I've been wondering what love is all about. I remember in my junior year of high school we read The Grapes of Wrath and learned that the fantasy of perfection is not real love; rather, love is looking past flaws, enduring struggles, and coming out of fires more firmly bonded, purified, and chastened by the flames. I appreciate the sentiment, but how much is too much? How much are we supposed to go through before we say, OK this isn't working? How many disappointments do we endure before letting go? How many differences do we try to work out before we admit that we are too different?

I'm not sure.

Halmonee dying has forced me to admit it: I am afraid of death! From a young age, at church summer retreats, it's been drilled into me that good Christians don't fear death, but I fear it now. I don't want anybody else to die ... especially my parents. I hate that I am so far away from them. Nowadays, I've been like a needy ex-girlfriend to my parents, calling and texting them often. They are really weirded out by it. Finally, after I sent my mom a random text, she called me and was like, "what is the meaning of this? What's wrong with you?" What could I say? "Ummah ... just ... don't die, OK?" After a bit of silence, she laughed and then started nagging me about how it's my fault that I moved away from her and that I should be good to her while she's alive rather than asking her to stay alive and why am I not saving money and why won't I go to a Korean church and why am I not married yet and why am I still living in a house with 12 cats and on and on ... sigh. It made me love her just that much more. After all, there will probably come a day when I won't be able to hear her nagging me ever again.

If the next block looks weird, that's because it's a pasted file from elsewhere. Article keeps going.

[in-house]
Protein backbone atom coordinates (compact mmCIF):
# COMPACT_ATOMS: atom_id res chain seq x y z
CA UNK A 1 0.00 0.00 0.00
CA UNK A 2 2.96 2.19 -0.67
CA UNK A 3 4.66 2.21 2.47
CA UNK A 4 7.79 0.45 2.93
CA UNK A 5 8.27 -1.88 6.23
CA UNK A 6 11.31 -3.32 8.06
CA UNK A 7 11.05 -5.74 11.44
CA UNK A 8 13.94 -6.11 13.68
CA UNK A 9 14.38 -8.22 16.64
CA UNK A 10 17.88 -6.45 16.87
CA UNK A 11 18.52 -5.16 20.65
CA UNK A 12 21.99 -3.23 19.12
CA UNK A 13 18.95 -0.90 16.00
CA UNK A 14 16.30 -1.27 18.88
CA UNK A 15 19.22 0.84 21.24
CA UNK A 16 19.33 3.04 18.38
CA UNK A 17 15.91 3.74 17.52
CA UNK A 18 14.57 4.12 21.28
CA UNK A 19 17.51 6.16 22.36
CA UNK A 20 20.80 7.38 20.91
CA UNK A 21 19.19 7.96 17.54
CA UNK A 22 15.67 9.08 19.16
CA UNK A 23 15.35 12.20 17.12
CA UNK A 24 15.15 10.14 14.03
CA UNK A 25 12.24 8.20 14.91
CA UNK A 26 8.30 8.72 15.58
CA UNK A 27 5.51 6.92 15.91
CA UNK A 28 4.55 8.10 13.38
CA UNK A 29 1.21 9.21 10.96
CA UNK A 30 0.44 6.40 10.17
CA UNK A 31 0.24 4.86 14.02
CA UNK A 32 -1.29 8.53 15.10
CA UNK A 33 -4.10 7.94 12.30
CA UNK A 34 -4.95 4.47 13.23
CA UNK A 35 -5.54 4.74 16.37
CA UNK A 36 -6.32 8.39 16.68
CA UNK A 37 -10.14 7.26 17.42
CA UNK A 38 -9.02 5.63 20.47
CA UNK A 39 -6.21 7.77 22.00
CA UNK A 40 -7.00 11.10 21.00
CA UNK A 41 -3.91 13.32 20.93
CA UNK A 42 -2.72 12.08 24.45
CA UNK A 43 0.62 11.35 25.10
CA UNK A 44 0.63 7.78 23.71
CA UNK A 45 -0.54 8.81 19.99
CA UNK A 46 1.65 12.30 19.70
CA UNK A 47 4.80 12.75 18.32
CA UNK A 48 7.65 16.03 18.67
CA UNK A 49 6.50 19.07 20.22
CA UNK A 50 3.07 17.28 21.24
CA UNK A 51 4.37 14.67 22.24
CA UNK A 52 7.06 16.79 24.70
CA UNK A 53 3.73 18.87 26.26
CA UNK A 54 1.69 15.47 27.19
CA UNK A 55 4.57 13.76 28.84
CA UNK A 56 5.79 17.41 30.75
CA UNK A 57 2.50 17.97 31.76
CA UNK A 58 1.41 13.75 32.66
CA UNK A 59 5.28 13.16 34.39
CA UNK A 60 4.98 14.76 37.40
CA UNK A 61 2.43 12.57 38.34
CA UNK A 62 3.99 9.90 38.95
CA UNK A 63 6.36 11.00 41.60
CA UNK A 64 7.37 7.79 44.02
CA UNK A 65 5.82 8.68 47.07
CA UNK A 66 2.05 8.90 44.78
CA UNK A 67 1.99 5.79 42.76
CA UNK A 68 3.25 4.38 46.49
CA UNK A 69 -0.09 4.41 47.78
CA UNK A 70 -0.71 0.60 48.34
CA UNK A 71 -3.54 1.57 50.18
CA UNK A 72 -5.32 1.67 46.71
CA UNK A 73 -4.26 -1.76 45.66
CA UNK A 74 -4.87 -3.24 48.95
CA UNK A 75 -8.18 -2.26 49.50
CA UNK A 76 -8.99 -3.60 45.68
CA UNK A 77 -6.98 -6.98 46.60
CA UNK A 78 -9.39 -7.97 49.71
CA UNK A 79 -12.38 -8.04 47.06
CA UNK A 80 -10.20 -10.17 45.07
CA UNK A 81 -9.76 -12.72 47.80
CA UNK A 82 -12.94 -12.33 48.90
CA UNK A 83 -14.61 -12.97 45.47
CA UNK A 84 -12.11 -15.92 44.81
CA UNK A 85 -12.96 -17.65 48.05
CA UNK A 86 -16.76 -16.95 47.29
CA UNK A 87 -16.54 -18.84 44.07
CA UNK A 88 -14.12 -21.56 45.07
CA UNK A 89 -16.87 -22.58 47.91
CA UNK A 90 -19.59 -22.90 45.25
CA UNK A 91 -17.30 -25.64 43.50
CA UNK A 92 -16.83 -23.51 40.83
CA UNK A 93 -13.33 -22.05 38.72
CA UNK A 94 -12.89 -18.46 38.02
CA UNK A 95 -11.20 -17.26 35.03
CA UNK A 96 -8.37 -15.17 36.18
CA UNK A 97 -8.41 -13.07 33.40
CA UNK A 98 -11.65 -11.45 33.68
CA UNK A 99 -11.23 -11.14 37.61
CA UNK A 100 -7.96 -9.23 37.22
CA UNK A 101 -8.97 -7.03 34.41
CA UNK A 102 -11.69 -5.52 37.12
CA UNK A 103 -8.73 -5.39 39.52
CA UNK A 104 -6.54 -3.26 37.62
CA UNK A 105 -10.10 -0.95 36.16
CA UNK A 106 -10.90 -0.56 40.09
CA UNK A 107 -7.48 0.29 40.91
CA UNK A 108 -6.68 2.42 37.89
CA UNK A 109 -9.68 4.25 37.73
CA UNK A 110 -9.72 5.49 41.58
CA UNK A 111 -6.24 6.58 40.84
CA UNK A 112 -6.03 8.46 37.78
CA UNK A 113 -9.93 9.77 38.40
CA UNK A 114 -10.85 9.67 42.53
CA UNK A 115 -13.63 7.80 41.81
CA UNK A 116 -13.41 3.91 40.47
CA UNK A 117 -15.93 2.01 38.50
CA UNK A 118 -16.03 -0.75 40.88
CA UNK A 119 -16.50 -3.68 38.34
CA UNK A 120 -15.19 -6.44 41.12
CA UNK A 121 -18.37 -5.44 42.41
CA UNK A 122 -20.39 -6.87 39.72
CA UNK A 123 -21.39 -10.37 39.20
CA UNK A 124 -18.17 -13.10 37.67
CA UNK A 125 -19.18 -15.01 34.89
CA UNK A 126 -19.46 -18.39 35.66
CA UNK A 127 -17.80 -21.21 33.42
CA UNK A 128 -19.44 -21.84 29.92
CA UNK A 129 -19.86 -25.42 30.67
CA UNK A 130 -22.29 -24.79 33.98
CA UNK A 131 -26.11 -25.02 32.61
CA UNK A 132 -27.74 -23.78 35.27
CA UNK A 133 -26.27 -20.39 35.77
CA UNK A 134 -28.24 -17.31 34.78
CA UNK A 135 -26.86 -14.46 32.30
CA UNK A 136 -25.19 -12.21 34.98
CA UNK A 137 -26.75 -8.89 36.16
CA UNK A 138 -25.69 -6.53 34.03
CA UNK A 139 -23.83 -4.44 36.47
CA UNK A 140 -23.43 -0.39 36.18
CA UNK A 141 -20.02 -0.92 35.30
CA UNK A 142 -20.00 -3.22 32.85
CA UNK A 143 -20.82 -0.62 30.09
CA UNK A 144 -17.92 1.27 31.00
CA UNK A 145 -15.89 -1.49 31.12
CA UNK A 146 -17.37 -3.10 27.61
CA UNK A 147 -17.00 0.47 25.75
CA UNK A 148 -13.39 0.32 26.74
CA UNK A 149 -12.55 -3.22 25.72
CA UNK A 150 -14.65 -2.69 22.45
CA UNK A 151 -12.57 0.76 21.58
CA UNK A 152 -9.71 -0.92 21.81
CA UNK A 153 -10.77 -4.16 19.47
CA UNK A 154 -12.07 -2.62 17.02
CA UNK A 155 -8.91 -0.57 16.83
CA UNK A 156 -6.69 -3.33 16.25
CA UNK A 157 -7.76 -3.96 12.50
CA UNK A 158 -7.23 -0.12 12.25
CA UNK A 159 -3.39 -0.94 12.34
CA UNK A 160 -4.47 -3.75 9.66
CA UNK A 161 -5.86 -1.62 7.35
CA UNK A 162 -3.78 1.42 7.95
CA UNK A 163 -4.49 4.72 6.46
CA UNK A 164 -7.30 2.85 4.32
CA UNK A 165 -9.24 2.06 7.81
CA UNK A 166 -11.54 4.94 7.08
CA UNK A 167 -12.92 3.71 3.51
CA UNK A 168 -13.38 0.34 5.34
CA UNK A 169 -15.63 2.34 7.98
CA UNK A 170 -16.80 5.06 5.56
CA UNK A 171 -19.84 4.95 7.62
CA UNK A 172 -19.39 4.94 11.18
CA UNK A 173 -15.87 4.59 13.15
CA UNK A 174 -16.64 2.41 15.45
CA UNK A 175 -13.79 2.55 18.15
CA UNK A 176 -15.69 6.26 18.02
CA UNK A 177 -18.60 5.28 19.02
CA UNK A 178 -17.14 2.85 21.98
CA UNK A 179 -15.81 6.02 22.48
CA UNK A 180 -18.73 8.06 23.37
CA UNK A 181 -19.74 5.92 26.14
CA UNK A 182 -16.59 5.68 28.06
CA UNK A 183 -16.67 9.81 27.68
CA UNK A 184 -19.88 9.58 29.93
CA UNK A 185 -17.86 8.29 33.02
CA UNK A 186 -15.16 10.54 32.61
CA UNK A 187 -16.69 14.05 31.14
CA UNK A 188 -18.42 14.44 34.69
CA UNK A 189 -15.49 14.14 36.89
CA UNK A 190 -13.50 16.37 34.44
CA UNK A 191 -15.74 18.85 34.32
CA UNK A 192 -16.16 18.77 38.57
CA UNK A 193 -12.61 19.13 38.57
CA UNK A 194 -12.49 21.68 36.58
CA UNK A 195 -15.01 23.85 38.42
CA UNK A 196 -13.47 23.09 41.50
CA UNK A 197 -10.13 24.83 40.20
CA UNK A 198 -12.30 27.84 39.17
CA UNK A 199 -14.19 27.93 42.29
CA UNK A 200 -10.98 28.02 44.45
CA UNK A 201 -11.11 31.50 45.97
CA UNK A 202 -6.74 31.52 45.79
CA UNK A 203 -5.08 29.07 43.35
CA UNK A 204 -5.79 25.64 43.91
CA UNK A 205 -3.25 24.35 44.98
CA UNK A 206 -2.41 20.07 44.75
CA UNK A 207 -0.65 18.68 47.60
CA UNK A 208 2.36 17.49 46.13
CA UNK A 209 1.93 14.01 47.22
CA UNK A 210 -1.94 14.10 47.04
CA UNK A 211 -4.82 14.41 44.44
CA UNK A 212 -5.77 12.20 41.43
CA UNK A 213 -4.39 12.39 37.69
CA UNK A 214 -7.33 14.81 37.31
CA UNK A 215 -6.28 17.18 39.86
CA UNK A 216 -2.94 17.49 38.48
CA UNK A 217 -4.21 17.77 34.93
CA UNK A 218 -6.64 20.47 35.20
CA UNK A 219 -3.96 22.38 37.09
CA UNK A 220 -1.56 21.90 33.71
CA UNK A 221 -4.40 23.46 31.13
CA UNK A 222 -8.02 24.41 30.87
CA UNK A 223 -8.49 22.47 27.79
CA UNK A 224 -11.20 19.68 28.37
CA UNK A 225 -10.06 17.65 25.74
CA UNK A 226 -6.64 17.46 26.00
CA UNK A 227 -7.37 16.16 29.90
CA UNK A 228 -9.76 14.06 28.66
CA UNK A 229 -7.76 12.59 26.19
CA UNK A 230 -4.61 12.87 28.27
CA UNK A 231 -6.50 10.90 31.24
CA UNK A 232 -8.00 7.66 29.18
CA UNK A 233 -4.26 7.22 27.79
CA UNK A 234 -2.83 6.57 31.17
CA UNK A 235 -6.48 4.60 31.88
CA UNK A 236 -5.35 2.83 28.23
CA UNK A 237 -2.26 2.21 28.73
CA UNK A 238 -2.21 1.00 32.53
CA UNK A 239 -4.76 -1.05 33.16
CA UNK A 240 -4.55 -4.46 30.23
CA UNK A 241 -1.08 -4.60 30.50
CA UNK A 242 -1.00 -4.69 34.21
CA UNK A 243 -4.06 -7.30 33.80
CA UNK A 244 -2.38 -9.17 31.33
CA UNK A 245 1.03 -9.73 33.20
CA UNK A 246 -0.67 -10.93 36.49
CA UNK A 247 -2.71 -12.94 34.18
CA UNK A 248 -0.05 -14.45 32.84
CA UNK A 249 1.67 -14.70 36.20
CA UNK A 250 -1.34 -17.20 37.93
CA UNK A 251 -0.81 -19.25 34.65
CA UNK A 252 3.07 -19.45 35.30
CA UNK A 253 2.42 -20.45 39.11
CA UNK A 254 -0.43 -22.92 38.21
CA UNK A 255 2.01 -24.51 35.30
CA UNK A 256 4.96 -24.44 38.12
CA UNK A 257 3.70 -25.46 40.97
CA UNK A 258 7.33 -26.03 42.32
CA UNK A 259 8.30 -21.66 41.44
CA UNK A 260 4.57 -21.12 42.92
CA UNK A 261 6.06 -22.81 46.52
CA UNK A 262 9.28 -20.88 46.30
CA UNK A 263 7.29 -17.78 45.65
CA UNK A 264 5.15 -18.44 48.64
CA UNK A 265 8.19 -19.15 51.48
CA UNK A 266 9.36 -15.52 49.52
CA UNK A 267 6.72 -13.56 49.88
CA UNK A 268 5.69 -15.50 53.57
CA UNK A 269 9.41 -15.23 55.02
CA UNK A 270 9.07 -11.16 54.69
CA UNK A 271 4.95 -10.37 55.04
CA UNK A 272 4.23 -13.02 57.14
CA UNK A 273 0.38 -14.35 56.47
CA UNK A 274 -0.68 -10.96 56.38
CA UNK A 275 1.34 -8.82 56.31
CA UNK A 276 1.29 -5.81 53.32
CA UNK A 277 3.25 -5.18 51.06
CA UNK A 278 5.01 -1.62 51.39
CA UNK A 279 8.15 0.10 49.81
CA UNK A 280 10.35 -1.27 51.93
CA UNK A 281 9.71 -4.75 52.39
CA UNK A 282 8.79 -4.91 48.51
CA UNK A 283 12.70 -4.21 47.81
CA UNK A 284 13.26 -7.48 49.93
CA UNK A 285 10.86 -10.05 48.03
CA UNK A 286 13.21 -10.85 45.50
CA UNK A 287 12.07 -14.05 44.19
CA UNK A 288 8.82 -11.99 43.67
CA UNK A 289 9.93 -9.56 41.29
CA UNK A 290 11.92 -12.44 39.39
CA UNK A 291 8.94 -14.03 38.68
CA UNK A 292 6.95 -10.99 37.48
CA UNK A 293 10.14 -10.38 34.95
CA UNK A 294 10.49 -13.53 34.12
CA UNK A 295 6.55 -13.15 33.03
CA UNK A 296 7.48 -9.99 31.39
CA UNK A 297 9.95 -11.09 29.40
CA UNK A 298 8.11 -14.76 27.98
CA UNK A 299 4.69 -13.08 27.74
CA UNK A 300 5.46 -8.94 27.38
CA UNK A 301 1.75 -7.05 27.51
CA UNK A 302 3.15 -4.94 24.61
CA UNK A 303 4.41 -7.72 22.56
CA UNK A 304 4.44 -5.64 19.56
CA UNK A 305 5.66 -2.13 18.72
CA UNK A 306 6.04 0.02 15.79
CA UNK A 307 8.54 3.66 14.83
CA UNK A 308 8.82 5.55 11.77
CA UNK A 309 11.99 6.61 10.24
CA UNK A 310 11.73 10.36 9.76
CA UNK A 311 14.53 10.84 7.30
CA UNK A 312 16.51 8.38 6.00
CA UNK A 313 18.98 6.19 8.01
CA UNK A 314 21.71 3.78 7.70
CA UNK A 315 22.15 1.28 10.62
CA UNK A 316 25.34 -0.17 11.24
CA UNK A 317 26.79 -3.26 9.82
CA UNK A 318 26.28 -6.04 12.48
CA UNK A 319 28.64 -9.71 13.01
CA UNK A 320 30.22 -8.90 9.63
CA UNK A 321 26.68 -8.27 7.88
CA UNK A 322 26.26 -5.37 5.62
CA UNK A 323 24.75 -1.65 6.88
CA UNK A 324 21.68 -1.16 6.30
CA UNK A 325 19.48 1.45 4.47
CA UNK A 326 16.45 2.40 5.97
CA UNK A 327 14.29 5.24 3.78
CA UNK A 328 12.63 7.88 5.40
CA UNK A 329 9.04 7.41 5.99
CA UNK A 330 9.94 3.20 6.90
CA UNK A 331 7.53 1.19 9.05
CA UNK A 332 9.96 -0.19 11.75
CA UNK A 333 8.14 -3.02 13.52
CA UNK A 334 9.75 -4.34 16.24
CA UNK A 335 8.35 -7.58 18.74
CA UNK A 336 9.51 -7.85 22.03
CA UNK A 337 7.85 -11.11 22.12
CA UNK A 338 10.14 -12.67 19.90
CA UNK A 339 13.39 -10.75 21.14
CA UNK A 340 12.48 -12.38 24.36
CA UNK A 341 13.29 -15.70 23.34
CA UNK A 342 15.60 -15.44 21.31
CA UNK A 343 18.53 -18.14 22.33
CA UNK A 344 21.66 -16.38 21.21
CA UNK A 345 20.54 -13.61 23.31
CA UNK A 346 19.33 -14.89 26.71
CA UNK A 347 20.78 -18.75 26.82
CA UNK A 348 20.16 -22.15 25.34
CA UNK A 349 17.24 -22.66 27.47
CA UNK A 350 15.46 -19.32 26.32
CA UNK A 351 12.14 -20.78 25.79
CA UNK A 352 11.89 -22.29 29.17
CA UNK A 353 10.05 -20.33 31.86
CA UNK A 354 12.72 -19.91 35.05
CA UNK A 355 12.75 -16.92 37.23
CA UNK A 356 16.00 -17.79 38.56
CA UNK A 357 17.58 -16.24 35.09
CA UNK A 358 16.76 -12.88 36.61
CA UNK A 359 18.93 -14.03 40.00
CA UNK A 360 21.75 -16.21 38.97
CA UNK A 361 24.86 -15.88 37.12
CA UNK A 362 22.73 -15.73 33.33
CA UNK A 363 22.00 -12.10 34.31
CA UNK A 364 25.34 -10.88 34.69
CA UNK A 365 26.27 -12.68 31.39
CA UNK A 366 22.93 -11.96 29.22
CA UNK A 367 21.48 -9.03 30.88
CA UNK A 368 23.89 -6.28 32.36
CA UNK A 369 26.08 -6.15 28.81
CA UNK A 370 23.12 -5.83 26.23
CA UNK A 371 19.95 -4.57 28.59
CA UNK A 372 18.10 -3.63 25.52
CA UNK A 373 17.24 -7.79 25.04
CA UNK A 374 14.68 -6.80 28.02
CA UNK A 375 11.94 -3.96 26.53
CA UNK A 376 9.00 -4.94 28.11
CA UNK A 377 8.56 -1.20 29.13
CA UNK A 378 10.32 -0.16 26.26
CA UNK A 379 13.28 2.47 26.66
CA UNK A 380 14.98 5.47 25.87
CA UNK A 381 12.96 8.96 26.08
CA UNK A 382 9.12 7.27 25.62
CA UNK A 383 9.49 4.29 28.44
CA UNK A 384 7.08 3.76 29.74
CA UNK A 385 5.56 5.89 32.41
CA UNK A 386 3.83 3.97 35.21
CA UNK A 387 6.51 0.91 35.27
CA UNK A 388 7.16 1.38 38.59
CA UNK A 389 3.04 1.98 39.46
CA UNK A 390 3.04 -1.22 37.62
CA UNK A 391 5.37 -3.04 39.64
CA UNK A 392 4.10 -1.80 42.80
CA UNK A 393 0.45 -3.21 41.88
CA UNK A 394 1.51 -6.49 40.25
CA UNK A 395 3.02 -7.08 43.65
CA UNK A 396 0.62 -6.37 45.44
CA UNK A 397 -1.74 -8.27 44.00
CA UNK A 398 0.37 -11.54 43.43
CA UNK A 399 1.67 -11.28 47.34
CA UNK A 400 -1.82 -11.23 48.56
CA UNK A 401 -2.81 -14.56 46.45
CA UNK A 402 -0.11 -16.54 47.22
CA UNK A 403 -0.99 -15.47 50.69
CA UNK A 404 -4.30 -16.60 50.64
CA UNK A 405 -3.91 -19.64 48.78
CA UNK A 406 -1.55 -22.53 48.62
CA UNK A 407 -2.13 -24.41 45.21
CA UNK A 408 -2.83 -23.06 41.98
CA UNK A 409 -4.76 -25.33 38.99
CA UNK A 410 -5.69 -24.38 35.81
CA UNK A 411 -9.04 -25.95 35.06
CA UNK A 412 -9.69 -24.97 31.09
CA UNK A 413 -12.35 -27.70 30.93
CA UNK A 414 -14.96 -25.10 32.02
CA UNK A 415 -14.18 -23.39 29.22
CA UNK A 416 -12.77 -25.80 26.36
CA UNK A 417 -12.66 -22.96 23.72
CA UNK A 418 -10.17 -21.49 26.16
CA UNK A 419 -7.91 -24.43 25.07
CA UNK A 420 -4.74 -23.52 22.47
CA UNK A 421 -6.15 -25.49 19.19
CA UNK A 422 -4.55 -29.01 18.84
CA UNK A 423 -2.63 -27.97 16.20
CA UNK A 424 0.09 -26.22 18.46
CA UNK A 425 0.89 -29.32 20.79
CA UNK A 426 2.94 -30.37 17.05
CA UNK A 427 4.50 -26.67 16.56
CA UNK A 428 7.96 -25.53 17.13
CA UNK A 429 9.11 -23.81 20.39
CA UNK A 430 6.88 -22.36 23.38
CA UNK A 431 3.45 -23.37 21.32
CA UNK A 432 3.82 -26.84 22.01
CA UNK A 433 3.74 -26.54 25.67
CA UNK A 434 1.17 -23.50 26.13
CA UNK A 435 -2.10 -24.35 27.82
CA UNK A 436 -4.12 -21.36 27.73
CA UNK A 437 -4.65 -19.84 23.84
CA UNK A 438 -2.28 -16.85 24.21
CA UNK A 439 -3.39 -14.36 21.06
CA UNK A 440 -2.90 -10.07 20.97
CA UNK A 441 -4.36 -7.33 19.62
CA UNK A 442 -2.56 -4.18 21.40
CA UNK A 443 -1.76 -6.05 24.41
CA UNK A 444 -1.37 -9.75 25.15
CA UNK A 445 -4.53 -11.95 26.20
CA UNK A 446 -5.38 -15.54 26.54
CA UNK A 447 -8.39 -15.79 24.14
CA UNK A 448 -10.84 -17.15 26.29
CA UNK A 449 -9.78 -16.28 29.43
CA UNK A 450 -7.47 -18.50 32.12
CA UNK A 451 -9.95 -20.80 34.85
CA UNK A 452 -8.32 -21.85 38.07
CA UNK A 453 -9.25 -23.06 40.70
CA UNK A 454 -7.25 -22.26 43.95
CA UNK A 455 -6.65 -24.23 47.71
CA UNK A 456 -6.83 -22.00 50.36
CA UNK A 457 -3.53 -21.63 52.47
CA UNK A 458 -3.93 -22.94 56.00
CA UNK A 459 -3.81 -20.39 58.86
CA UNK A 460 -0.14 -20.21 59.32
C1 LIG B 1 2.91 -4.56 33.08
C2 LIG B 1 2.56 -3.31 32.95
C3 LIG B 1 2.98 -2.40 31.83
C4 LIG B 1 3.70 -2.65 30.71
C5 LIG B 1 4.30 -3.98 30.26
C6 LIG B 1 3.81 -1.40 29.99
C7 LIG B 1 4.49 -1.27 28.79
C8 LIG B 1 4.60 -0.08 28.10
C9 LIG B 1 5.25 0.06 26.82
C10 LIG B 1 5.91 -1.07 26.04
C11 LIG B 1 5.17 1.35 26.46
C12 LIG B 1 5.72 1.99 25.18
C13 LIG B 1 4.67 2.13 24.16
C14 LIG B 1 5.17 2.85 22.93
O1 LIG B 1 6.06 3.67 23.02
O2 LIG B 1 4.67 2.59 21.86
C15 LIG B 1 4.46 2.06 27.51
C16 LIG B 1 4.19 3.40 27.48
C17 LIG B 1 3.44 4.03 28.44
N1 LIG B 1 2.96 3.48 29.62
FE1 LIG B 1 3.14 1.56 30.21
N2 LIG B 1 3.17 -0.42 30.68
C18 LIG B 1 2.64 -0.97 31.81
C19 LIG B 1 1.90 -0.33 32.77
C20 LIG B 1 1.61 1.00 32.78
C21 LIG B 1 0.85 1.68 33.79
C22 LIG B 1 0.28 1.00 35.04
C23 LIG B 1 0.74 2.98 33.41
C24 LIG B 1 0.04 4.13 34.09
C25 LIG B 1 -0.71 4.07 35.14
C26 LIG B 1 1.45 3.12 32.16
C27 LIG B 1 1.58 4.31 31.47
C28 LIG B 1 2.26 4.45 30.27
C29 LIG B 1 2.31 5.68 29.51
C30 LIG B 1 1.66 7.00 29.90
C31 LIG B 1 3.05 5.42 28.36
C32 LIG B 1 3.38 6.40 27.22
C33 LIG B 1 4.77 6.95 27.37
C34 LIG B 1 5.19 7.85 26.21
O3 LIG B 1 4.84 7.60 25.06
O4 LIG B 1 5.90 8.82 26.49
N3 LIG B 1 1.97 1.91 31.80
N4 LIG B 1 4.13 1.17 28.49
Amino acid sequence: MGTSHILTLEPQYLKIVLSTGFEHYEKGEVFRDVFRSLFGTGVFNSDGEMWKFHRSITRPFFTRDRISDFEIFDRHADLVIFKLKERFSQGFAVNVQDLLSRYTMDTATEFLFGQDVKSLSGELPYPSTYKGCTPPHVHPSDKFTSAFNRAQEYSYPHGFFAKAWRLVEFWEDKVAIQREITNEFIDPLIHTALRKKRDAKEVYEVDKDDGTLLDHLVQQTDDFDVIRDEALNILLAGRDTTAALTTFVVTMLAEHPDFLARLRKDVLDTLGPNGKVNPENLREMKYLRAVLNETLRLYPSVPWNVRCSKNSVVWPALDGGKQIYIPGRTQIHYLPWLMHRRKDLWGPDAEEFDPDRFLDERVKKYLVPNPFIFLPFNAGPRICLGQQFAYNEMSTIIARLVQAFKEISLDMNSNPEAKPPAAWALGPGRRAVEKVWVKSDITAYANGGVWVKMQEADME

life is too short. viva la vida

Speaking of which, have you all seen this incredible children's choir from NY? Eugene Cho blogged about a group of children from a poor community who find hope through song and the direction of their conductor. Watch the video! Their faces will break your heart and lift your spirits. I had to muffle sniffles at work watching this.

Tuesday, April 21, 2009

Bill McKibben

One of the joys of my job is to meet and interview some of the leaders in advocacy around poverty, the environment, and justice. I had the opportunity to interview Bill McKibben not too long ago. McKibben is a renowned writer and environmental activist, as well as a devoted Methodist and Sunday school teacher. Upon graduating from undergrad, McKibben was hired by The New Yorker as a staffwriter. I love and hate people like him :) McKibben founded the organization Definitely check it out, when you get a chance!

('s amazing video)

Monday, April 20, 2009

Train Song

(above: mom's graduation with my grandparents)